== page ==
Prior to joining the Civil War Veterans Buried In Washington State team the late Jim Shipman (b.8/7/1941/WA - d. 10/31/2013/WA) trekked the grounds of Everett's Evergreen Cemetery meticulously noting all, or nearly all, of the American Civil War veterans buried therein. He also scoured cemetery burial records to find the names of veterans whose final resting places were not marked by military headstones. Of importance in the latter research was to note if the local Grand Army Of The Republic (G.A.R.) post participated in burial arrangements.
Post war, the G.A.R., comprised of former Union soldiers, sailors and marines, was a large, powerful social/political force in America. The G.A.R. jealously guarded its name and did not take lightly its ascription to a person or event.
In Evergreen Cemetery files the G.A.R. is noted as being involved in the burial arrangements for Schuyler Duryee. However, no American Civil War service records could be found pertaining to this man. That being the case, why did the G.A.R. take part in his burial? Was it because of his post-war service in the U.S. War Department? Was it his role in the founding of the City of Everett? Was he considered an "honorary" G.A.R. member? While we do not have answers to any of these questions here is the story of Schuyler Duryee.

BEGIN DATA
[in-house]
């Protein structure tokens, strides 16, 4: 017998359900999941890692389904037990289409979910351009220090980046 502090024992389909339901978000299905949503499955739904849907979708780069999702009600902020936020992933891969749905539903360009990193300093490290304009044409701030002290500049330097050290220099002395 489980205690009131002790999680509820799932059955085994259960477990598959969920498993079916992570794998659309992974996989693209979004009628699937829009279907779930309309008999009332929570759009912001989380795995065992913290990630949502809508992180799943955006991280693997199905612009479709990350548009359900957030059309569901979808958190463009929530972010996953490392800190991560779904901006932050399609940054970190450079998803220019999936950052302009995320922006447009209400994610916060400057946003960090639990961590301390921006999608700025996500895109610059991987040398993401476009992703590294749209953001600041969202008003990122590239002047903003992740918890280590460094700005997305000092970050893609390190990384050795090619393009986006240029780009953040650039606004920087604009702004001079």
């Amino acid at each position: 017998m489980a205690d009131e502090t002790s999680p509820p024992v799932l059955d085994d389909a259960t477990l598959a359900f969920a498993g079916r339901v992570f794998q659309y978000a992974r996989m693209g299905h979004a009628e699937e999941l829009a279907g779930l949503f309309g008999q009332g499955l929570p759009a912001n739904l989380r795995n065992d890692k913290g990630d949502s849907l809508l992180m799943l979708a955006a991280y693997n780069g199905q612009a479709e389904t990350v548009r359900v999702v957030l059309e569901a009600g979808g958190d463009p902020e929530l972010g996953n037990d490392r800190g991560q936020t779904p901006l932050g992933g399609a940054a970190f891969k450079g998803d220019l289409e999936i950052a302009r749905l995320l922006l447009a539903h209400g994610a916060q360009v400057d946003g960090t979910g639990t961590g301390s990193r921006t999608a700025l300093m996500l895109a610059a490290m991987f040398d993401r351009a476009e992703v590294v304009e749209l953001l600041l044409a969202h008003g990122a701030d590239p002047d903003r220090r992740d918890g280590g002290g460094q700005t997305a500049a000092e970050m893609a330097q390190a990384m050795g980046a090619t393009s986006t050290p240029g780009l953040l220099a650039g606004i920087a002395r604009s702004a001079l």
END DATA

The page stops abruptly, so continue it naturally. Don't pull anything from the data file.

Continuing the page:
See biography for details
See biography for details.
Schuyler Duryee was born 1/11 or 13/47 in Bayonne, New Jersey. His parents were Abraham R. (b. 7/20/17 NY) and Pamelia "Amelia" (nee Redfield b. 2/10/20 VA) Duryee. In the U.S. Census of 1850 for New Jersey Abraham noted his occupation as "druggist." A decade later - in 1860 New York City, NY - he was a book keeper.